PHOENIX - While President Obama opines that it is too easy for people to buy guns, that was certainly not the case at Black Weapons Armory in Tucson. Attorney General Mark Brnovich announced today his office filed a Consumer Fraud Lawsuit against the Arizona firearms retailer accused of scamming gun owners out of thousands of dollars. The complaint alleges Black Weapons Armory and its owner John Thomas Rompel Jr. took payments for firearms and failed to deliver those firearms to consumers.
“Arizonans have a right to bear arms, but this gun store collected money and left its customer’s arms bare,” said Attorney General Brnovich. “Consumers trusted this business to deliver the goods and services they purchased. Our intent in filing this lawsuit is to help these consumers get their hard-earned money back.”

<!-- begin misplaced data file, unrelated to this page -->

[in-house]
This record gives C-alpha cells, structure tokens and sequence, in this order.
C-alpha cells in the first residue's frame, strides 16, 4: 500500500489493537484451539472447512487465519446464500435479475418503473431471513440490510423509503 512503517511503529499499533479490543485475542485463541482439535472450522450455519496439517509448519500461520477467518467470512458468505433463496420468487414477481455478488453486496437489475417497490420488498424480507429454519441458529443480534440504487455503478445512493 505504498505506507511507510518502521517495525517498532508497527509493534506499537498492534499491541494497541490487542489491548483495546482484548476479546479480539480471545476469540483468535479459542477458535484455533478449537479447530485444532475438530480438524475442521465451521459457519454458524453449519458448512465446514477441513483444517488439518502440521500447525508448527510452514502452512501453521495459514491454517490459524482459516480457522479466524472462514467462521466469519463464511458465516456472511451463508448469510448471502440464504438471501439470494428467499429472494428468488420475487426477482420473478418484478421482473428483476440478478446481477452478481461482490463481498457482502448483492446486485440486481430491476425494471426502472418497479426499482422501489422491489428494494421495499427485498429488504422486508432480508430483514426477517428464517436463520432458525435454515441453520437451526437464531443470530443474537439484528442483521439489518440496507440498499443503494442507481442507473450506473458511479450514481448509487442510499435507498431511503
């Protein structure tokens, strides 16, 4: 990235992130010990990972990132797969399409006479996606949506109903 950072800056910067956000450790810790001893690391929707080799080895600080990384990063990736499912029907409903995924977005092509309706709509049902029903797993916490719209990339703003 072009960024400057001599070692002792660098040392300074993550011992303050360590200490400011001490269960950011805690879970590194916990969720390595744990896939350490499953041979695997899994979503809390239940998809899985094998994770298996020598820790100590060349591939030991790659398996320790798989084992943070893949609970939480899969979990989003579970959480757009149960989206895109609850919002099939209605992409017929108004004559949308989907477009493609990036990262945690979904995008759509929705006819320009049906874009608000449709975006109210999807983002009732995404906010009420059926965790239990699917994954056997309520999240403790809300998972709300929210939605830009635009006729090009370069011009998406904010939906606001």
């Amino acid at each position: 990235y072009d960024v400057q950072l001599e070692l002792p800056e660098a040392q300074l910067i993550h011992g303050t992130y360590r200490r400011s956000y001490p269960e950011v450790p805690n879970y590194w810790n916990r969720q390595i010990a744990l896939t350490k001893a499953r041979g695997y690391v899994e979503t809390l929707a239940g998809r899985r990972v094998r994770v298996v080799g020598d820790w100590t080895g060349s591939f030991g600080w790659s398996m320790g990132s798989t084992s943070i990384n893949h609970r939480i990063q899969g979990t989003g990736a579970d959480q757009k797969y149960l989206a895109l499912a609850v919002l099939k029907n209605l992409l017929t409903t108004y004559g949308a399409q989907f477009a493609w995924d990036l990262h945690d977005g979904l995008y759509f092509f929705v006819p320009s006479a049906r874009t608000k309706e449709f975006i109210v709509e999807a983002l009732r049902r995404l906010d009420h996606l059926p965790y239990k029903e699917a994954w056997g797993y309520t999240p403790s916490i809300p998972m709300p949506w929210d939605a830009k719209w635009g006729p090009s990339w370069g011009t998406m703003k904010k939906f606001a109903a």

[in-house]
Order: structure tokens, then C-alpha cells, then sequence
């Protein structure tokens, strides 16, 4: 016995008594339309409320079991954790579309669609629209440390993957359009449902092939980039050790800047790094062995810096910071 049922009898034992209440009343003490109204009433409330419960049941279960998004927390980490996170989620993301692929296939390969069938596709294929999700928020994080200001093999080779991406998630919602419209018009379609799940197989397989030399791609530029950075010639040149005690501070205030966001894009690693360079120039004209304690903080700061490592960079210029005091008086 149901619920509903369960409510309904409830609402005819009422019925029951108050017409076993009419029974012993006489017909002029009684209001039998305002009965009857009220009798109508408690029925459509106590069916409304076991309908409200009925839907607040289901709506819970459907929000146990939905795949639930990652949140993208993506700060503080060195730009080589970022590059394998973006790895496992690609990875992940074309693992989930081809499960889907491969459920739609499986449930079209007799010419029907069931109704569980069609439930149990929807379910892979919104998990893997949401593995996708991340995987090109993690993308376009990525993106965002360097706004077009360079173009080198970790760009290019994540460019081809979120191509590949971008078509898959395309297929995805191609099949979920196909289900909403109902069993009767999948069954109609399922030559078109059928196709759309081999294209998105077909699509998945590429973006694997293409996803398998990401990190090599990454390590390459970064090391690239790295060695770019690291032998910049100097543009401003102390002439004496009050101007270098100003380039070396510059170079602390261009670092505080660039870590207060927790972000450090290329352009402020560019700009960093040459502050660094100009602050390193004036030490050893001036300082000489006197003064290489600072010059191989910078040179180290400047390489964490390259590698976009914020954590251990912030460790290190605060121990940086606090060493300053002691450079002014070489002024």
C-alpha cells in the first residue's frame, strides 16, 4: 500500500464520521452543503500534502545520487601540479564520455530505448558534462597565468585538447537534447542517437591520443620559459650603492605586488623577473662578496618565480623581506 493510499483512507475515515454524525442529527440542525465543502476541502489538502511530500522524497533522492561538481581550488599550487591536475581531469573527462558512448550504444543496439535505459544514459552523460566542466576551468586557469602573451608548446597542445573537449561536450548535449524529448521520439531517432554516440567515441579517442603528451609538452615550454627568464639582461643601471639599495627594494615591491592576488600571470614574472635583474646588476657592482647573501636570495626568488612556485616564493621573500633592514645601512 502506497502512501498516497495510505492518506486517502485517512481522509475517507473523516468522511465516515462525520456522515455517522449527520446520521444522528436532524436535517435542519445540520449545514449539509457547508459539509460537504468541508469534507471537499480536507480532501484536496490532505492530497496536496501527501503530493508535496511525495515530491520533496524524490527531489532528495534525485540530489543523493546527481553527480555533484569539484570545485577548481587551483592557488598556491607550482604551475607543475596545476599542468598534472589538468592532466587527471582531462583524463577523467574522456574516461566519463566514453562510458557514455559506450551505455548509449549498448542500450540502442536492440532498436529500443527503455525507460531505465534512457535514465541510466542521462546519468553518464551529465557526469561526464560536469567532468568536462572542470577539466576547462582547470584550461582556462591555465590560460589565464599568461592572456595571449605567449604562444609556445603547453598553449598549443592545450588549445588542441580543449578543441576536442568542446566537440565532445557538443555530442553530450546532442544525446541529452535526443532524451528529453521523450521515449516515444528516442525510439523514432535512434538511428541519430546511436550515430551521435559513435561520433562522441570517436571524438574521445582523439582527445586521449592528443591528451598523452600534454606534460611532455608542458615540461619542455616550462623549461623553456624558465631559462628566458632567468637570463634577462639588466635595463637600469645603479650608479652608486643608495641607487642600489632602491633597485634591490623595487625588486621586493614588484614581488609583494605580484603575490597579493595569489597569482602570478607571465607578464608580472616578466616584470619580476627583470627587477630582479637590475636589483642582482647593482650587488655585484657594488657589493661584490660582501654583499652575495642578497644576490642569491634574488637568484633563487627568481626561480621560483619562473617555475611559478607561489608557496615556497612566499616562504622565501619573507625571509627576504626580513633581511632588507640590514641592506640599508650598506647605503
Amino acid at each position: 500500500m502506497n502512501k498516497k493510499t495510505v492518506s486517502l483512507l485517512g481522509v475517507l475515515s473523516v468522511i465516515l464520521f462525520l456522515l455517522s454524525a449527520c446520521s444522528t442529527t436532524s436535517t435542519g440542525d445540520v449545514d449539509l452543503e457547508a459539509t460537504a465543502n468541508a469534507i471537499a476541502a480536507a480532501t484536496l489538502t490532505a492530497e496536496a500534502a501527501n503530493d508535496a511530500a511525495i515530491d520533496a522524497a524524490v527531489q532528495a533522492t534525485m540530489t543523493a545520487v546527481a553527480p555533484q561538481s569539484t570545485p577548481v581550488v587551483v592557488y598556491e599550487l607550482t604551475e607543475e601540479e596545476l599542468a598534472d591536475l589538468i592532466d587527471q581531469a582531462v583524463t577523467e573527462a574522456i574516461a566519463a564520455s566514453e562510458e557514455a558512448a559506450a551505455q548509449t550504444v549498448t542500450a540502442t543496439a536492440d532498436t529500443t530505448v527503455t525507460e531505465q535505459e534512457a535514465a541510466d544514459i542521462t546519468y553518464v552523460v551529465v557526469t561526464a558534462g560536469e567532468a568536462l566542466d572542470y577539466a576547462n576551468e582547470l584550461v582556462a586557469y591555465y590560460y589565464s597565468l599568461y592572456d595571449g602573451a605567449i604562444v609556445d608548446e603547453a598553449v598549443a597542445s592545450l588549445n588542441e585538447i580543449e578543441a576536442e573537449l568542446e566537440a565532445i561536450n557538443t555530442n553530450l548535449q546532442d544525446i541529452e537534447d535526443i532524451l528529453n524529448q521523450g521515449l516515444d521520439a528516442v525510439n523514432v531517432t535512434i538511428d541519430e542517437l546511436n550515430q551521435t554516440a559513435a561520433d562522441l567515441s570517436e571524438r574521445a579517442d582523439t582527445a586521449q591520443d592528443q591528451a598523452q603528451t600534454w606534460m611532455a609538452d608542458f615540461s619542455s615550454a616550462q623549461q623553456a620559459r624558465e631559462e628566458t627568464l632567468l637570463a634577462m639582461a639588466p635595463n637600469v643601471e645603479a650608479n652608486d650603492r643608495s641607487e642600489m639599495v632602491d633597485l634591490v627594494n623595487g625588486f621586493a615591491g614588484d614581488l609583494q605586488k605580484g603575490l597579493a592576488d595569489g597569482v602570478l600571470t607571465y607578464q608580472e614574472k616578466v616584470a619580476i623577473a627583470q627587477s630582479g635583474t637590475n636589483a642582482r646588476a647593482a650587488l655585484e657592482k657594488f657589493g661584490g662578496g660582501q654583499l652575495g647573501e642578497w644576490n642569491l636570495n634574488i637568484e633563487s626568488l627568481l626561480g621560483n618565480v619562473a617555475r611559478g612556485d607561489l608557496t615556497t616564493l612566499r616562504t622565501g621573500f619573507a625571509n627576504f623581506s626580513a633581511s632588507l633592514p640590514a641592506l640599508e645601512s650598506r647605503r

In January 2015, the Attorney General’s Office began to receive complaints from consumers after Black Weapons Armory in Tucson shut down. Fifteen consumers filed complaints with the Attorney General's Office alleging they paid Black Weapons for firearms that were never ordered or received. The Arizona Attorney General’s Office filed a lawsuit alleging Black Weapons violated the Arizona Consumer Fraud Act. According to the lawsuit, Black Weapons took more than $14,000 from customers, failed to place an order for weapons customers paid for, and falsely told customers the delay in receiving firearms was due to a manufacturing delay.
This case is being handled by Assistant Attorney General Jeremy Shorbe.
If you believe you have been a victim of consumer fraud, please contact the Attorney General’s Office in Tucson at (520) 628-6504, in Phoenix at (602) 542-5763, or outside the Phoenix and Tucson metro areas at 1 (800) 352-8431. Consumers can also file complaints online by visiting the Arizona Attorney General’s website.
For additional information, members of the media may contact Ryan Anderson, Director of Communications at (602) 339-6208 or Ryan.Anderson@azag.gov.
For a copy of the Consumer Fraud Lawsuit.